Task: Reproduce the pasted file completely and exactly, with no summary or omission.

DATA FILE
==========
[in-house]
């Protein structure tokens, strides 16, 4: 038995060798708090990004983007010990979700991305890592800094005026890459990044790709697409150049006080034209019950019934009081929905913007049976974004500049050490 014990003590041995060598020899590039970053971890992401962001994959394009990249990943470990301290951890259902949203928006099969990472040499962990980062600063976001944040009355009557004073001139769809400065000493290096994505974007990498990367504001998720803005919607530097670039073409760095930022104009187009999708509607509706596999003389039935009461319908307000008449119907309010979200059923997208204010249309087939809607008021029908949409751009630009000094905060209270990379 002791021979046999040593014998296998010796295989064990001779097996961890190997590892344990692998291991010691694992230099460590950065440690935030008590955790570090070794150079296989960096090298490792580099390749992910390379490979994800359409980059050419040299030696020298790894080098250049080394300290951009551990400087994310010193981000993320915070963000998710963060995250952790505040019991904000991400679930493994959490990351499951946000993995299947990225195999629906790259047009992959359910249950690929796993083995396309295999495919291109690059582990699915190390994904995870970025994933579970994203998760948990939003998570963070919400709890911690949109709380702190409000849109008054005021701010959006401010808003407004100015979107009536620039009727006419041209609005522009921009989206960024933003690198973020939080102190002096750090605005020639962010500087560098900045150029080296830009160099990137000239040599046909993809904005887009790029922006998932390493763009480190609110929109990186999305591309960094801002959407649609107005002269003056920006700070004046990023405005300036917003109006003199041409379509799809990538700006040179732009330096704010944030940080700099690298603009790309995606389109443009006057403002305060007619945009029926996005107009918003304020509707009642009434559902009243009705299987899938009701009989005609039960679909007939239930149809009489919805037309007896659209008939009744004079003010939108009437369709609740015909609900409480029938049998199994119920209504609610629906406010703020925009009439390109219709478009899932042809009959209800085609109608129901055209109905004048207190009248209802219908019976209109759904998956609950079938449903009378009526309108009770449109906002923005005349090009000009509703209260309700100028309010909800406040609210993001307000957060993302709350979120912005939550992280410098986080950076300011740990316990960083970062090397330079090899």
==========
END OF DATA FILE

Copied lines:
[in-house]
């Protein structure tokens, strides 16, 4: 038995060798708090990004983007010990979700991305890592800094005026890459990044790709697409150049006080034209019950019934009081929905913007049976974004500049050490 014990003590041995060598020899590039970053971890992401962001994959394009990249990943470990301290951890259902949203928006099969990472040499962990980062600063976001944040009355009557004073001139769809400065000493290096994505974007990498990367504001998720803005919607530097670039073409760095930022104009187009999708509607509706596999003389039935009461319908307000008449119907309010979200059923997208204010249309087939809607008021029908949409751009630009000094905060209270990379 002791021979046999040593014998296998010796295989064990001779097996961890190997590892344990692998291991010691694992230099460590950065440690935030008590955790570090070794150079296989960096090298490792580099390749992910390379490979994800359409980059050419040299030696020298790894080098250049080394300290951009551990400087994310010193981000993320915070963000998710963060995250952790505040019991904000991400679930493994959490990351499951946000993995299947990225195999629906790259047009992959359910249950690929796993083995396309295999495919291109690059582990699915190390994904995870970025994933579970994203998760948990939003998570963070919400709890911690949109709380702190409000849109008054005021701010959006401010808003407004100015979107009536620039009727006419041209609005522009921009989206960024933003690198973020939080102190002096750090605005020639962010500087560098900045150029080296830009160099990137000239040599046909993809904005887009790029922006998932390493763009480190609110929109990186999305591309960094801002959407649609107005002269003056920006700070004046990023405005300036917003109006003199041409379509799809990538700006040179732009330096704010944030940080700099690298603009790309995606389109443009006057403002305060007619945009029926996005107009918003304020509707009642009434559902009243009705299987899938009701009989005609039960679909007939239930149809009489919805037309007896659209008939009744004079003010939108009437369709609740015909609900409480029938049998199994119920209504609610629906406010703020925009009439390109219709478009899932042809009959209800085609109608129901055209109905004048207190009248209802219908019976209109759904998956609950079938449903009378009526309108009770449109906002923005005349090009000009509703209260309700100028309010909800406040609210993001307000957060993302709350979120912005939550992280410098986080950076300011740990316990960083970062090397330079090899």